Craft background: 

I learned crafting mostly from the trenches. The first book that taught me how to read sentences was the Make and Do craft book from the Childcraft Encyclopedia. Its battered and messy pages show evidence of my eagerness to make something from scratch.  I was brought up tinkering on things since my dad is an electrical engineer by heart and by profession.  I grew up seeing him fixing things in our house and sometimes I was his little helper.  I was born during the sunset of Martial Law and spent my childhood hears at the dawn of the EDSA Revolution in my country.  Money was scarce so most of my toys were either hand me downs from my big sister or given by my aunt who was working in the States.  What my parents gave me were cheap booklets of origami which I devoured for hours.  Growing up, fun for me would mean to make something up and not to dress up a Barbie Doll.  
At middleschool up until highschool, we were taught how to hand and machine sew, cook, and crochet.  Home Economics was not my favorite subject back then but I learned the most valuable lessons and that is the discipline of crafting.  I learned how to take careful attention to detail and how not taking shortcuts can give you a fine creation.  I learned to value dignity of labor from Mrs. Centeno's humble classroom. We were also bombarded with a lot of art projects from different subjects which also honed my skills in drawing and painting.  
In my college years, I learned Chinese Painting. It was the only subject that I loved during my four years of my Bachelor's Degree in Development Studies in the Ateneo de Manila Universitiy.  I did not get an A but I loved every moment I had with my brushes and water color.  
I was fortunate to work for the government as an assistant of a Director for Small and Medium Industries at our Trade Department.  I was exposed to fairs with the most amazing handicrafts that were made by talented artisans in the Philippines.  I was so inspired that I just found myself resigning from my day job and jumping into entrepreneurship head on (For the record, I do not recommend this as it involved a lot of self doubt and panic attacks. If you plan to quit your dayjob, start with your business while you're still working, consider your cashflow to find out if you're ready to say goodbye to your boss.).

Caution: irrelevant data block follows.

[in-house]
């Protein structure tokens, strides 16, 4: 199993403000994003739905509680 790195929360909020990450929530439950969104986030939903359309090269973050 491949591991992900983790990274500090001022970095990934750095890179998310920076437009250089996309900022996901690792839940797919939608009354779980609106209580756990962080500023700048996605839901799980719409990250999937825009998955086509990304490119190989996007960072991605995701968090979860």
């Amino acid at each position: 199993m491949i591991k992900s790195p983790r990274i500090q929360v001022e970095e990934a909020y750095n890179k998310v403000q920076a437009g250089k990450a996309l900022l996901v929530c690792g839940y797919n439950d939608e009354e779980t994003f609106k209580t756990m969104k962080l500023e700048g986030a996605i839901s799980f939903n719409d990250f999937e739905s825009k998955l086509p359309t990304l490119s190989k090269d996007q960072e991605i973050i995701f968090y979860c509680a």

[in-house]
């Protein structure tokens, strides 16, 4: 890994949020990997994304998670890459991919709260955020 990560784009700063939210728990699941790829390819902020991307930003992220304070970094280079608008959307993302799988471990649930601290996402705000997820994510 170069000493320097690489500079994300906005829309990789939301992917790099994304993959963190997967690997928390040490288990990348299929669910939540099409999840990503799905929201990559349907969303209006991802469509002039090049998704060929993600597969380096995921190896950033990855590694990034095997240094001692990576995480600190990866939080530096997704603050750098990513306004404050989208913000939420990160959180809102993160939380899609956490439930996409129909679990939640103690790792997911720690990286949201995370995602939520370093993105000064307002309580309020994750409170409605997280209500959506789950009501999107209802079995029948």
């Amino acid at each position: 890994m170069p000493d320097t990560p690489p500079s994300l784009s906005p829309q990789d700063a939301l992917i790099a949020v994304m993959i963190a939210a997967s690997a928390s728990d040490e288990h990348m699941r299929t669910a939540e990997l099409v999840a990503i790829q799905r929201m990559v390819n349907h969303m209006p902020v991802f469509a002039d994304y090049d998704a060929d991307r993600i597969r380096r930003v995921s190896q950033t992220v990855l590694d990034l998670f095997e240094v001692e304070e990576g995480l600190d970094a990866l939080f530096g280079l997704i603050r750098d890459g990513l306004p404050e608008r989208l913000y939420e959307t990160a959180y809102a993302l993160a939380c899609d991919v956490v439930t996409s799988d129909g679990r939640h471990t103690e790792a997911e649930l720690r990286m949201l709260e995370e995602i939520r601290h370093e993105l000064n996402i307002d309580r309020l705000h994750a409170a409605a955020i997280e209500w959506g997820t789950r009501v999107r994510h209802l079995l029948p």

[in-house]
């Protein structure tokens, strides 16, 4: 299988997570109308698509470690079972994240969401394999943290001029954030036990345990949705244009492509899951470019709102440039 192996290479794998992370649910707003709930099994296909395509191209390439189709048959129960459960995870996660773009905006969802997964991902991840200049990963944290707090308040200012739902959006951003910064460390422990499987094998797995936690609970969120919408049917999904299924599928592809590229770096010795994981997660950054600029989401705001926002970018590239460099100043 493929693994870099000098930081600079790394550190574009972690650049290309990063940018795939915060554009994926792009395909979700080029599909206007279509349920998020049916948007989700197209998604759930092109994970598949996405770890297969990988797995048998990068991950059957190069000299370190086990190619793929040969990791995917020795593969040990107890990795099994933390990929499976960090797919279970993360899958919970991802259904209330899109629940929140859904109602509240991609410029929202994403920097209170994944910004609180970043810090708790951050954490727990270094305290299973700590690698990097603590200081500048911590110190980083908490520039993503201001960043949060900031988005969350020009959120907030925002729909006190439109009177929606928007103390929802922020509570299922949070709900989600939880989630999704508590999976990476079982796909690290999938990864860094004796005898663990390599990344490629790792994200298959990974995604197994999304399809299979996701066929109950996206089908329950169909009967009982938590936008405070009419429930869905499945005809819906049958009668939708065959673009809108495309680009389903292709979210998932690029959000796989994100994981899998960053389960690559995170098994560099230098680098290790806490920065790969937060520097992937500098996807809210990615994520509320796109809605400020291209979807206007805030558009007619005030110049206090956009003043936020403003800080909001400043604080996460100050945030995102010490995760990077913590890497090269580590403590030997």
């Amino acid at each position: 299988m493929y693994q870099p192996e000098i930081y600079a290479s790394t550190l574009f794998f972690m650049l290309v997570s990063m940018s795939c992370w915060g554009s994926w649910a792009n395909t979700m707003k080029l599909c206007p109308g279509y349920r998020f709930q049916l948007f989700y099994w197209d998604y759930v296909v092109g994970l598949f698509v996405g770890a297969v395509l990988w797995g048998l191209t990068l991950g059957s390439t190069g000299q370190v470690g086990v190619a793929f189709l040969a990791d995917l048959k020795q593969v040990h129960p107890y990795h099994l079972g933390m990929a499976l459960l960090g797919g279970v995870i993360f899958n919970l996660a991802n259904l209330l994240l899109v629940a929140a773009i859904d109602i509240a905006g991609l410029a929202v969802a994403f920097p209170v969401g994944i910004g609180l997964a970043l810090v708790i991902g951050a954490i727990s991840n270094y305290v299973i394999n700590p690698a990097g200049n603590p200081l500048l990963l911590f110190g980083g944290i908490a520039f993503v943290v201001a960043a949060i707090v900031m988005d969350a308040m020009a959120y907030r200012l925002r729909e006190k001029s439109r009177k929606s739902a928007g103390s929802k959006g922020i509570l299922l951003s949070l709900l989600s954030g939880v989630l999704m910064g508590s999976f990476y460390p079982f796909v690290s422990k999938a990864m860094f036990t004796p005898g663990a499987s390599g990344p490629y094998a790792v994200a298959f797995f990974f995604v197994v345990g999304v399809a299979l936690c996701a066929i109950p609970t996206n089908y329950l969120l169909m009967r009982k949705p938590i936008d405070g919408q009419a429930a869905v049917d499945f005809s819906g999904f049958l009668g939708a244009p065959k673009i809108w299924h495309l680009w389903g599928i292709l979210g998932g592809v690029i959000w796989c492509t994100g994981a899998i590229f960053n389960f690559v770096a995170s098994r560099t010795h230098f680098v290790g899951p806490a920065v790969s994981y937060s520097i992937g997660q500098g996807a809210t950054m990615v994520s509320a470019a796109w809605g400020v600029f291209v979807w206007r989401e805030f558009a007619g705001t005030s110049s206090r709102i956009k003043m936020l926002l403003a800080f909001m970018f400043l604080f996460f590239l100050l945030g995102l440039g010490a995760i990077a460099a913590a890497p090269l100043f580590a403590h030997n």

I studied a 3 day basic Jewelry Assembly and Design at a local tradeschool (NegoSkwela). I was introduced with the wonderful world of beads.  I could easily get lost for hours making even just the basic jewelry.  I started selling to my friends and online through Multiply.com. I was then in a phase where I was soul searching on what I really wanted to do with my life. I decided to try something new but still related to my interest.  I took up a graduate certificate in Special Education at St. Joseph's College. I loved my experience during my training to be a Special Needs Teacher.  We were trained to be creative to come up with lesson plans, props, and activities so students would be able to grasp a concept according to their way of learning things about our world.  It was one of the happiest, most humbling and rewarding moments of my life. My training in Special Education solidified my skills in writing my tutorials. It was my first experience to create a manual for teachers when we were tasked to create DIY assessment kits.  It was a grueling process, but it taught me the most crucial discipline in that would later on reflect in my tutorials... that is to not assume that each person would understand every part of a direction.   
At 2010, I started making my tutorials.  I love making fabric flowers.  I seem to learn and master the techniques quickly even with just looking at a headband in a store.  If I find one technique challenging, I would spend days just trying to figure it out.  I sold my first tutorial on Etsy. Three years and 30 flower tutorials later, and I'm still in love in making these lovely lessons.  I thought it would die down after I made it on my first year...but no.  I got hooked and I'm ready to make some more. 
What kept me going are my customers who are so dear to me and supported me with my journey.  I'm so inspired by their stories. Some are mothers who would lovingly make flowers for their daughters and soon to be daughter-in-law.  Some are best friends who would love to create a lasting present for their bride to be bff. Some are brides who would like to make their wedding extra special without breaking the bank.  Some are mommies who would like to spend memorable afternoons with their little girls. Some are talented crafters who would like to learn something new. Some are designers and entrepreneurs who would like take their products into the next level.